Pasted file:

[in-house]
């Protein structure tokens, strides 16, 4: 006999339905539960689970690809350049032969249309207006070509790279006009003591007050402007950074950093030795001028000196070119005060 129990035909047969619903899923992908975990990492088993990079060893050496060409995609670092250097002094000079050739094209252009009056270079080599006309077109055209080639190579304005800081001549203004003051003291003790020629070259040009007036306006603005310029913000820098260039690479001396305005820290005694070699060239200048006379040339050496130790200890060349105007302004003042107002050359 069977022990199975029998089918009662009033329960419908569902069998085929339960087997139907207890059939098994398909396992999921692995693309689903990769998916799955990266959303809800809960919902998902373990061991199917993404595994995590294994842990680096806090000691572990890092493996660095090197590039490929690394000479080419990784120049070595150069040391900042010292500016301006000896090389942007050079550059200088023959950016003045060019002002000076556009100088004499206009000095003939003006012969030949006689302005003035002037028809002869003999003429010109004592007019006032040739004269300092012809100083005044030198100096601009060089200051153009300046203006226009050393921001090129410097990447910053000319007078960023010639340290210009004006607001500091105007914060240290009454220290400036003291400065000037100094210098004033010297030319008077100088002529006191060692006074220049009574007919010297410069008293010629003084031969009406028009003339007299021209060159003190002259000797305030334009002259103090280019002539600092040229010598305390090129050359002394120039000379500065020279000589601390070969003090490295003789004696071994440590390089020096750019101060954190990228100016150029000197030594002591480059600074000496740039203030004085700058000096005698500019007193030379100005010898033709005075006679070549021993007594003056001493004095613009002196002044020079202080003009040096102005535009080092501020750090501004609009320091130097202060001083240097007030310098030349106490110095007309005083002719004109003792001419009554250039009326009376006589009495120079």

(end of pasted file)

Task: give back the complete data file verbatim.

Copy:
[in-house]
């Protein structure tokens, strides 16, 4: 006999339905539960689970690809350049032969249309207006070509790279006009003591007050402007950074950093030795001028000196070119005060 129990035909047969619903899923992908975990990492088993990079060893050496060409995609670092250097002094000079050739094209252009009056270079080599006309077109055209080639190579304005800081001549203004003051003291003790020629070259040009007036306006603005310029913000820098260039690479001396305005820290005694070699060239200048006379040339050496130790200890060349105007302004003042107002050359 069977022990199975029998089918009662009033329960419908569902069998085929339960087997139907207890059939098994398909396992999921692995693309689903990769998916799955990266959303809800809960919902998902373990061991199917993404595994995590294994842990680096806090000691572990890092493996660095090197590039490929690394000479080419990784120049070595150069040391900042010292500016301006000896090389942007050079550059200088023959950016003045060019002002000076556009100088004499206009000095003939003006012969030949006689302005003035002037028809002869003999003429010109004592007019006032040739004269300092012809100083005044030198100096601009060089200051153009300046203006226009050393921001090129410097990447910053000319007078960023010639340290210009004006607001500091105007914060240290009454220290400036003291400065000037100094210098004033010297030319008077100088002529006191060692006074220049009574007919010297410069008293010629003084031969009406028009003339007299021209060159003190002259000797305030334009002259103090280019002539600092040229010598305390090129050359002394120039000379500065020279000589601390070969003090490295003789004696071994440590390089020096750019101060954190990228100016150029000197030594002591480059600074000496740039203030004085700058000096005698500019007193030379100005010898033709005075006679070549021993007594003056001493004095613009002196002044020079202080003009040096102005535009080092501020750090501004609009320091130097202060001083240097007030310098030349106490110095007309005083002719004109003792001419009554250039009326009376006589009495120079």